Casey living up to the hype with the Merrimack women’s basketball program
Ed. Note — This story appeared in Monday’s edition of The Eagle Tribune
NORTH ANDOVER — Alyssa Casey was a dominant high school basketball player. Anyone who follows the local hoops scene in the Merrimack Valley knows that. Casey was a unstoppable force at Andover High School as a senior, returning from a foot injury that cost her almost her entire junior season, Casey led Andover to a D1 North Championship while also being named Boston Globe All-Scholastic. She was a two-time MVP of the MVC.
Casey committed to Merrimack last year and rumblings around the athletic department was that she could be a game-changer for the women’s basketball program. Fast forward a little more than one year, and Casey has won the NE10 Rookie of the Week award six times, which is tied for the most in the last seven years within the league. Only a freshman, Casey is second on the team (and seventh in the league) averaging 14.9 points per game, scoring in double-digits in 14 out of her 18 games this season. Meanwhile, she leads Merrimack with 113 rebounds and is second on the team in steals.
In a 2016 Eagle Tribune story, Casey said she had scholarship offers from NJIT in Division I, as well as Assumption and Southern New Hampshire. A National Honor Society student, Harvard, Brown and Columbia were also recruiting her. Ivy League schools can’t give athletic scholarships.
So what made her choose Merrimack? The school just a few miles from where she grew up.
“The team made me want to come here,” Casey said. “I felt like everyone was a family and there was a ton of support. The coaches were amazing but mainly, when I was here on my visit, the friendship that everyone had on the team on and off the court, that made me want to come here and be a part of it. It’s the best decision I’ve ever made. I can’t picture myself anywhere else but here.”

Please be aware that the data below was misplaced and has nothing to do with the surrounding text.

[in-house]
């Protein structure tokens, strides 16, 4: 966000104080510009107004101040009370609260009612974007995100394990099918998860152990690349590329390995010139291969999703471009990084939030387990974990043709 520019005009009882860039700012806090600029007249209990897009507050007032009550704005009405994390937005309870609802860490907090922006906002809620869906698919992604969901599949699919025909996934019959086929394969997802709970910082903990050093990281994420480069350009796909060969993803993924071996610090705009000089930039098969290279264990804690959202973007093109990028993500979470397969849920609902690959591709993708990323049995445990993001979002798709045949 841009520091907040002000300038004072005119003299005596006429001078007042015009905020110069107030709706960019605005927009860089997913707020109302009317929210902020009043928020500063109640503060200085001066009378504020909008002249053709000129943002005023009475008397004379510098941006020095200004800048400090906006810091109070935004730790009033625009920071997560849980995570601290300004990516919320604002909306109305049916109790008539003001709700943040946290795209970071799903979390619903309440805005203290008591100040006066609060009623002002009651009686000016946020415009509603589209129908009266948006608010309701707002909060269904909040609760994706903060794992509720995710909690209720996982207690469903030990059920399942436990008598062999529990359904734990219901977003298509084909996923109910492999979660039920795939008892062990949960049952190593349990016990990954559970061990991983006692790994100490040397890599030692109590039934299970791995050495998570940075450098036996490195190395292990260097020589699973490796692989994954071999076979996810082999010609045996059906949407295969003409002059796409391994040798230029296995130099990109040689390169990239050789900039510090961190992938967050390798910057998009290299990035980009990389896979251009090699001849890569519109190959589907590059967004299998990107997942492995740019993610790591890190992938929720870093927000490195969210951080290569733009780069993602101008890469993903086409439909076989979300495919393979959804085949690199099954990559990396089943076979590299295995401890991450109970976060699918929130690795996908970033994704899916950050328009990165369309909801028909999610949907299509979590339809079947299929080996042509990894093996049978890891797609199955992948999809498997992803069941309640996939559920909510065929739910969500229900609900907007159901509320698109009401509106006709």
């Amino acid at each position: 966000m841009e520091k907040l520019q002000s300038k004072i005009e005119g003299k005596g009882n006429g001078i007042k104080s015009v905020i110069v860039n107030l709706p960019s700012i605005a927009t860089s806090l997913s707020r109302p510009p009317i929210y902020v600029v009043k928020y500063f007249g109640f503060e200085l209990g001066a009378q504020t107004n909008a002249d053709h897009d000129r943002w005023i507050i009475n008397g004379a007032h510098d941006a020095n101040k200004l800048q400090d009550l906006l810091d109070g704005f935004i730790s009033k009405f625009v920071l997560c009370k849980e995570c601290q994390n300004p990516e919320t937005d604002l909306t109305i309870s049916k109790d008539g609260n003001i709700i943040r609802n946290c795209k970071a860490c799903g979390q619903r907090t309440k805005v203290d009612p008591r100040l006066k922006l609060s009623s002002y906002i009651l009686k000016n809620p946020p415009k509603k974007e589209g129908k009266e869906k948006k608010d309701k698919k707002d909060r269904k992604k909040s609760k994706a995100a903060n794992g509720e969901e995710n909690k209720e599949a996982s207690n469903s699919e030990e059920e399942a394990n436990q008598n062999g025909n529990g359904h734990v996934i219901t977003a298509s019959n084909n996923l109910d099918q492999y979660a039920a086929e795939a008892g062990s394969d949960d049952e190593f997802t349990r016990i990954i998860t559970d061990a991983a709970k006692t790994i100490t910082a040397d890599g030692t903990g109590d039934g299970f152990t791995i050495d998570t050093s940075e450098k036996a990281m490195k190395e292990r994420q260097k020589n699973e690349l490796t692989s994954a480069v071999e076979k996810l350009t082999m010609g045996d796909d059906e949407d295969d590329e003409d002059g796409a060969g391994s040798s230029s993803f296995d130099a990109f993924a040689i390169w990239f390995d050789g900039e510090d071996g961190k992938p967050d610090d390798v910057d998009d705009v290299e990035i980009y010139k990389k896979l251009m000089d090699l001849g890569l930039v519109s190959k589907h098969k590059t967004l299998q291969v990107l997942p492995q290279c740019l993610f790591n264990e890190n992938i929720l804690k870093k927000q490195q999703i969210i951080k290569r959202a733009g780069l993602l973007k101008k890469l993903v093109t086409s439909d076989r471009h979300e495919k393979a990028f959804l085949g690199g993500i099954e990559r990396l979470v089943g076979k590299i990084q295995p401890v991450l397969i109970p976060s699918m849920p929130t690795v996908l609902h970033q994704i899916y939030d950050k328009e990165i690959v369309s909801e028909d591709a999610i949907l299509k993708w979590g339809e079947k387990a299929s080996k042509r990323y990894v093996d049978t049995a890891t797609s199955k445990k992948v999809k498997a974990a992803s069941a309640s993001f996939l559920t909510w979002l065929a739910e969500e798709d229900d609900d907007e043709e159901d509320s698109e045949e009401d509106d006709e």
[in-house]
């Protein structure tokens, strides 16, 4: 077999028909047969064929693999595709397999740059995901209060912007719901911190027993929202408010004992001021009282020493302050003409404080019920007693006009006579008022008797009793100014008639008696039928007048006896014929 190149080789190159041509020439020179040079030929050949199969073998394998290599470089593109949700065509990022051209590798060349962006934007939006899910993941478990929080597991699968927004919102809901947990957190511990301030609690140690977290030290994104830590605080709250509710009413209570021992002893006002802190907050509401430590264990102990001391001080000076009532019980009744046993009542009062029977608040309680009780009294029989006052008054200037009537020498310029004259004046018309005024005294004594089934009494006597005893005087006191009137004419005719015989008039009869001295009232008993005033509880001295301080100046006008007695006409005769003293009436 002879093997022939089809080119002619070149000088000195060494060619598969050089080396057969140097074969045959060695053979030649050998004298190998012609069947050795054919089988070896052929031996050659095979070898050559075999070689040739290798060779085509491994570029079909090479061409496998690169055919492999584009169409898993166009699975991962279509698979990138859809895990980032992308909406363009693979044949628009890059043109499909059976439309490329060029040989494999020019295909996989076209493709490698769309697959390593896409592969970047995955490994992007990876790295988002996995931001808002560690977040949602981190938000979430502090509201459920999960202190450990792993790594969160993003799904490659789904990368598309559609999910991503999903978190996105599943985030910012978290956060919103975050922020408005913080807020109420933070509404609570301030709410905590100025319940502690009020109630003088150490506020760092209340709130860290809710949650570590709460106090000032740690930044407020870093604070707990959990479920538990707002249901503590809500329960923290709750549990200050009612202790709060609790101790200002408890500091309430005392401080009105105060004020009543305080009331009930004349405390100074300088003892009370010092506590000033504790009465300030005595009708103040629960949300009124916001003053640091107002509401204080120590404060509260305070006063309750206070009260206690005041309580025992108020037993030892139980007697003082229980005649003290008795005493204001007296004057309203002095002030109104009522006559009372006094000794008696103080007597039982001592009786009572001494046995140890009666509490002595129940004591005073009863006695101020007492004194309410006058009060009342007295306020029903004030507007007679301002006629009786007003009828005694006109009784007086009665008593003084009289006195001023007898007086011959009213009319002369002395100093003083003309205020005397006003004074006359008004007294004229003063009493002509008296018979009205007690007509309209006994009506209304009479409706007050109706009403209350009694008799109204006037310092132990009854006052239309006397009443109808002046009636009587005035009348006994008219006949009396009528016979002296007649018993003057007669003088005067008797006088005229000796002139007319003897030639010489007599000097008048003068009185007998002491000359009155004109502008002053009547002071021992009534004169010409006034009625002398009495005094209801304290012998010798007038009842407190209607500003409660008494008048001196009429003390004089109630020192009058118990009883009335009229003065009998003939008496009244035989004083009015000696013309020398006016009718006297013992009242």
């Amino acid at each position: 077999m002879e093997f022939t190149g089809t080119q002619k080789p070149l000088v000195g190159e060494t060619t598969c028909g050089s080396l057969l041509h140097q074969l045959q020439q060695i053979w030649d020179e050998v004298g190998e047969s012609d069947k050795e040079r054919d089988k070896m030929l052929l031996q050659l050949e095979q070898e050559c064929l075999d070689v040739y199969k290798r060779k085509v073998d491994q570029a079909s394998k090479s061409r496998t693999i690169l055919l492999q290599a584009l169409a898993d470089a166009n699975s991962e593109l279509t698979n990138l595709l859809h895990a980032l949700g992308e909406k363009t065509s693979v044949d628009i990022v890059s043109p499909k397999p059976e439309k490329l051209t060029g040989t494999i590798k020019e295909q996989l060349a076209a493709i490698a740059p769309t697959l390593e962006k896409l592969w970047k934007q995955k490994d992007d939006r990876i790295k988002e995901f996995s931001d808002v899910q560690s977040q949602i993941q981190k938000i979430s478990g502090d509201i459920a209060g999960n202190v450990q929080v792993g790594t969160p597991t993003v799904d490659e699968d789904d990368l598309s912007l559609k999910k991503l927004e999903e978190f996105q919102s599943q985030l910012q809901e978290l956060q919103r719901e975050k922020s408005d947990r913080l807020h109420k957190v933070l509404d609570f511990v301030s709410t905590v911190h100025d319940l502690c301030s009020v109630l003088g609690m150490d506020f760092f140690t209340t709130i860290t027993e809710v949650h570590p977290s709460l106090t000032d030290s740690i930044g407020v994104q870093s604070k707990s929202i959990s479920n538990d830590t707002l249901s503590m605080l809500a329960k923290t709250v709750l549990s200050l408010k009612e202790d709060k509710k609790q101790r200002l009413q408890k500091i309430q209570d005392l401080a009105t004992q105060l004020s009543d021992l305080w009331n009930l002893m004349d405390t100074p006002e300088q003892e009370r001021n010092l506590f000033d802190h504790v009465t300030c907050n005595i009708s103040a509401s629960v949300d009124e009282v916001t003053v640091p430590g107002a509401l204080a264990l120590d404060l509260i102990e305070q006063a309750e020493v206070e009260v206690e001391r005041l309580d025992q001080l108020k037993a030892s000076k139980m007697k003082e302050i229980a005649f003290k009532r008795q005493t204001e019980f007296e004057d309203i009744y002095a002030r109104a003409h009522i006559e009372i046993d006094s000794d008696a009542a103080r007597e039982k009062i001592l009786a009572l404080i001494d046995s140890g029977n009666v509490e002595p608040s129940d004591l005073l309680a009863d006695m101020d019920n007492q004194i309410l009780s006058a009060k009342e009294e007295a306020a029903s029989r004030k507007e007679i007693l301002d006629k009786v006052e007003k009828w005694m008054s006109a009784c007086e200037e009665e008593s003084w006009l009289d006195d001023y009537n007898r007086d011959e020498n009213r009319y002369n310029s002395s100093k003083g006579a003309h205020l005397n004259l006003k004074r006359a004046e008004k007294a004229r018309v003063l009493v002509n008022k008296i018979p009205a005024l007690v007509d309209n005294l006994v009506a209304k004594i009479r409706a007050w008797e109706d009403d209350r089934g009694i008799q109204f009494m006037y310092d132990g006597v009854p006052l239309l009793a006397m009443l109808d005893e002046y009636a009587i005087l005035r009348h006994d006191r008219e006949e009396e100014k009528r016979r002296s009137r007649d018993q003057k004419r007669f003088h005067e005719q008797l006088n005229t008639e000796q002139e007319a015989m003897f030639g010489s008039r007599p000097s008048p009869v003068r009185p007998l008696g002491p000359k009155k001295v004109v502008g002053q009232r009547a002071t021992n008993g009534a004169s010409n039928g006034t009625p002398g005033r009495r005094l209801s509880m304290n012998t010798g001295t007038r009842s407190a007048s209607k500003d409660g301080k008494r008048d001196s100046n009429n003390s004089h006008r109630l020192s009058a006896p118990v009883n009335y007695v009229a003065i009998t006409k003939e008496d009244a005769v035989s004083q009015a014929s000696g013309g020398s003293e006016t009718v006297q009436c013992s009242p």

Despite the immediate impact she’s had on the team, Casey admits there have been some speed bumps. The speed of the game is faster than even she anticipated, and as a post player, she recognizes that she needs to get stronger as her career progresses.
“The biggest adjustment for me was the speed of the game. In high school our coach had us play fast when we ran the ball, but the speed here is 10 times faster than what I was expecting. But you adjust to it pretty quickly.
“I lifted and I worked out in high school, but I’ve never had a strength coach,” she said. “He’s there whenever I need him and he’s helped me a lot to get me ready to compete with older girls who are just bigger and stronger. My teammates helped a lot with that, too, telling me that we needed to take the weight room seriously because strength was going to be so much different at this level. I know I can text anyone on my team, right now, if I wanted to shoot around or go lift. In high school I always had a size advantage. Now, I’m nowhere near the biggest player on the court, so I need to continue to get stronger.”
The work ethic is what often separates college athletes from the rest of the back. Balancing life as a business student and basketball player can be tough, but Casey said that everyone on the team holds each other accountable.
“In college, everyone is putting the effort in like this is your job,” she said. “In high school there are some girls who are just doing it for fun, and that’s awesome, I loved my high school team, but this is another level. You really need to budget your time with school because you’re putting a lot of hours and hard work into basketball, and I love it.”
“The school is a perfect fit for me academically. I love all my classes and then I get to do what I love, play basketball, with my best friends. It’s honestly amazing.”
Merrimack is 11-8 (7-7 NE10), surprising many in the league after being picked to finish sixth in their division by the league’s coaches in the preseason. Merrimack is currently one game out of fourth and just two games out of third place.
The Warriors host Assumption on Wednesday night and then play a big game with Saint Anselm on Saturday afternoon; the Hawks are currently one game ahead of the Warriors in the NE10 standings. After hosting Franklin Pierce on Feb. 7, the Warriors will then host Southern New Hampshire — a team two games ahead of them — on Feb. 10.
Merrimack’s next four games are against two games underneath them in the standings and two games against the two teams just ahead of them.
It’s going to be a big two weeks …